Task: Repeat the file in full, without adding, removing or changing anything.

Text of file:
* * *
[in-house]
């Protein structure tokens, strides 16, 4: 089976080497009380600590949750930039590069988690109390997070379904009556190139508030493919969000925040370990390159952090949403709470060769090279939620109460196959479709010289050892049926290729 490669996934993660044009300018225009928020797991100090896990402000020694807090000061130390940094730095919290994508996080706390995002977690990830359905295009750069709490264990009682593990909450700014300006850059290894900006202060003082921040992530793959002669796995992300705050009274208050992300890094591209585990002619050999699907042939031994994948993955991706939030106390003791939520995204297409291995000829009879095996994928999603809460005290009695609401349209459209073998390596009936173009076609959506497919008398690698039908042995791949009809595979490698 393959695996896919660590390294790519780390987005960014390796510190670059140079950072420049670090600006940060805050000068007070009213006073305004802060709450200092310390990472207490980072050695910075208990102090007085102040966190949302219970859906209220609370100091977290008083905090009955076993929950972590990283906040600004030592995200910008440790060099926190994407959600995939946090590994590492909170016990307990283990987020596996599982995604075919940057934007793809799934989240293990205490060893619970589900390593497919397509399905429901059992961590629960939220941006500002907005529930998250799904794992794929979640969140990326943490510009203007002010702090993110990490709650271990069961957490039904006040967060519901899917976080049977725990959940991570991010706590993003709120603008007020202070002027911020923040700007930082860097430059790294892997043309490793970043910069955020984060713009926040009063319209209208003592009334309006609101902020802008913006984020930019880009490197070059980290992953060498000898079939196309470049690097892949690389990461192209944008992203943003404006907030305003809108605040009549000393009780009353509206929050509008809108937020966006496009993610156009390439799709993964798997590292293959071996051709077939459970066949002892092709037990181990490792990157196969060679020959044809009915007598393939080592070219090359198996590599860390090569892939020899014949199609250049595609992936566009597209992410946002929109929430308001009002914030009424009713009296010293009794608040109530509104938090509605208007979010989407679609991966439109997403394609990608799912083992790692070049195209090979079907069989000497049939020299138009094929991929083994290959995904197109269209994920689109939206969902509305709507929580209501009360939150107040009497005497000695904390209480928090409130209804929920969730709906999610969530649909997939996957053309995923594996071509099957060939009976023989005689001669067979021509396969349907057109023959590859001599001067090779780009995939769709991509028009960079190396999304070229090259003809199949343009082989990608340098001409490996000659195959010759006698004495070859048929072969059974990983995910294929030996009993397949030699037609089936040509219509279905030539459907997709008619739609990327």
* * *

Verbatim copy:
[in-house]
């Protein structure tokens, strides 16, 4: 089976080497009380600590949750930039590069988690109390997070379904009556190139508030493919969000925040370990390159952090949403709470060769090279939620109460196959479709010289050892049926290729 490669996934993660044009300018225009928020797991100090896990402000020694807090000061130390940094730095919290994508996080706390995002977690990830359905295009750069709490264990009682593990909450700014300006850059290894900006202060003082921040992530793959002669796995992300705050009274208050992300890094591209585990002619050999699907042939031994994948993955991706939030106390003791939520995204297409291995000829009879095996994928999603809460005290009695609401349209459209073998390596009936173009076609959506497919008398690698039908042995791949009809595979490698 393959695996896919660590390294790519780390987005960014390796510190670059140079950072420049670090600006940060805050000068007070009213006073305004802060709450200092310390990472207490980072050695910075208990102090007085102040966190949302219970859906209220609370100091977290008083905090009955076993929950972590990283906040600004030592995200910008440790060099926190994407959600995939946090590994590492909170016990307990283990987020596996599982995604075919940057934007793809799934989240293990205490060893619970589900390593497919397509399905429901059992961590629960939220941006500002907005529930998250799904794992794929979640969140990326943490510009203007002010702090993110990490709650271990069961957490039904006040967060519901899917976080049977725990959940991570991010706590993003709120603008007020202070002027911020923040700007930082860097430059790294892997043309490793970043910069955020984060713009926040009063319209209208003592009334309006609101902020802008913006984020930019880009490197070059980290992953060498000898079939196309470049690097892949690389990461192209944008992203943003404006907030305003809108605040009549000393009780009353509206929050509008809108937020966006496009993610156009390439799709993964798997590292293959071996051709077939459970066949002892092709037990181990490792990157196969060679020959044809009915007598393939080592070219090359198996590599860390090569892939020899014949199609250049595609992936566009597209992410946002929109929430308001009002914030009424009713009296010293009794608040109530509104938090509605208007979010989407679609991966439109997403394609990608799912083992790692070049195209090979079907069989000497049939020299138009094929991929083994290959995904197109269209994920689109939206969902509305709507929580209501009360939150107040009497005497000695904390209480928090409130209804929920969730709906999610969530649909997939996957053309995923594996071509099957060939009976023989005689001669067979021509396969349907057109023959590859001599001067090779780009995939769709991509028009960079190396999304070229090259003809199949343009082989990608340098001409490996000659195959010759006698004495070859048929072969059974990983995910294929030996009993397949030699037609089936040509219509279905030539459907997709008619739609990327």